The cloud computing is a computing platform for the next generation of the Internet. It defines clouds and the need for it to be virtualized, explains virtualization as the key element in any form of application or resource brokering. Also defines virtual machines and their working, types of clouds and service delivery models. Cloud computing users can avoid capital expenditure on hardware, software, and services when they pay a provider only for what they use. Consumption is usually billed on a utility or subscription basis with little or no upfront cost. Virtual machines are a fundamental building block of a much larger solution: the virtual infrastructure. Virtual Infrastructure unifies discrete hardware resources to create a shared dynamic platform, while delivering built-in availability, security and scalability to applications. It supports a wide range of operating system and application environments, as well as networking and storage infrastructure.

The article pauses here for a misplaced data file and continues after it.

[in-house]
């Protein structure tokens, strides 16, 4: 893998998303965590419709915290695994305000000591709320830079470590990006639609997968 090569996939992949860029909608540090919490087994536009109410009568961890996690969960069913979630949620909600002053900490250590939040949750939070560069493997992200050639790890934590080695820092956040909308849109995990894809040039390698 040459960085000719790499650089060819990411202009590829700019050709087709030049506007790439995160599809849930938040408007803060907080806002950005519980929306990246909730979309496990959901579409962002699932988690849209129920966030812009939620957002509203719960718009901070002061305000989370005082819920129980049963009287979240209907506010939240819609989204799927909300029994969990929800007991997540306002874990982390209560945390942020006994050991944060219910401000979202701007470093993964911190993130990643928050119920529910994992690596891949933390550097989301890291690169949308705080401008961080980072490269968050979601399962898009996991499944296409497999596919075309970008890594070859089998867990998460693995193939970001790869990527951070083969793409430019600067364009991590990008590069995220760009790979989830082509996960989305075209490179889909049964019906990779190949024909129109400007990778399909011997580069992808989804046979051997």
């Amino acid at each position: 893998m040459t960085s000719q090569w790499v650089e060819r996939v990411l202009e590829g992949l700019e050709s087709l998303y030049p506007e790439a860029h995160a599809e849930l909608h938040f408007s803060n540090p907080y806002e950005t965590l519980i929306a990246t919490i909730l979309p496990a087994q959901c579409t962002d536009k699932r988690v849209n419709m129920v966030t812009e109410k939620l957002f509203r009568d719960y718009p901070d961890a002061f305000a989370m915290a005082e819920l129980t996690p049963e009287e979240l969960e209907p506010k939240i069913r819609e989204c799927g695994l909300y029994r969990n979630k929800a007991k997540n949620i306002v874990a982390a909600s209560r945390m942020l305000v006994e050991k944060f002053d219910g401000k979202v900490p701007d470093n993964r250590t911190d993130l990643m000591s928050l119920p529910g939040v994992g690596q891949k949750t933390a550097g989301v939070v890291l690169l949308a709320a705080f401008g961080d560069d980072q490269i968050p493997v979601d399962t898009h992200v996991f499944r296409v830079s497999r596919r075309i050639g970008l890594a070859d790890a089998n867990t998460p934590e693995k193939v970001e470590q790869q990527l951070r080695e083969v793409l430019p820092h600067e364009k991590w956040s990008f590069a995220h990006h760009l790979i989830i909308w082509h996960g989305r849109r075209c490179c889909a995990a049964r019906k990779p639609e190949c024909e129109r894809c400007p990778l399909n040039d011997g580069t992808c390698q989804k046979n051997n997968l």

The applications of cloud computing are practically limitless. With the right middleware, a cloud computing system could execute all the programs a normal computer could run, potentially everything from generic word processing software to customized computer programs designed for a specific company. The front end is the side the computer user, or client, sees. The back end is the “cloud” section of the system. Applications and data can be accessed from anywhere at any time. It reduces the need for advanced hardware on the client side. The companies don’t have to buy a set of software or software licenses for every employee. It reduces the overhead costs in terms of physical space at the user end by storing their data. Cloud computing is advantageous than grid, utility and autonomic computing. The paper also discusses various risk mitigation measures.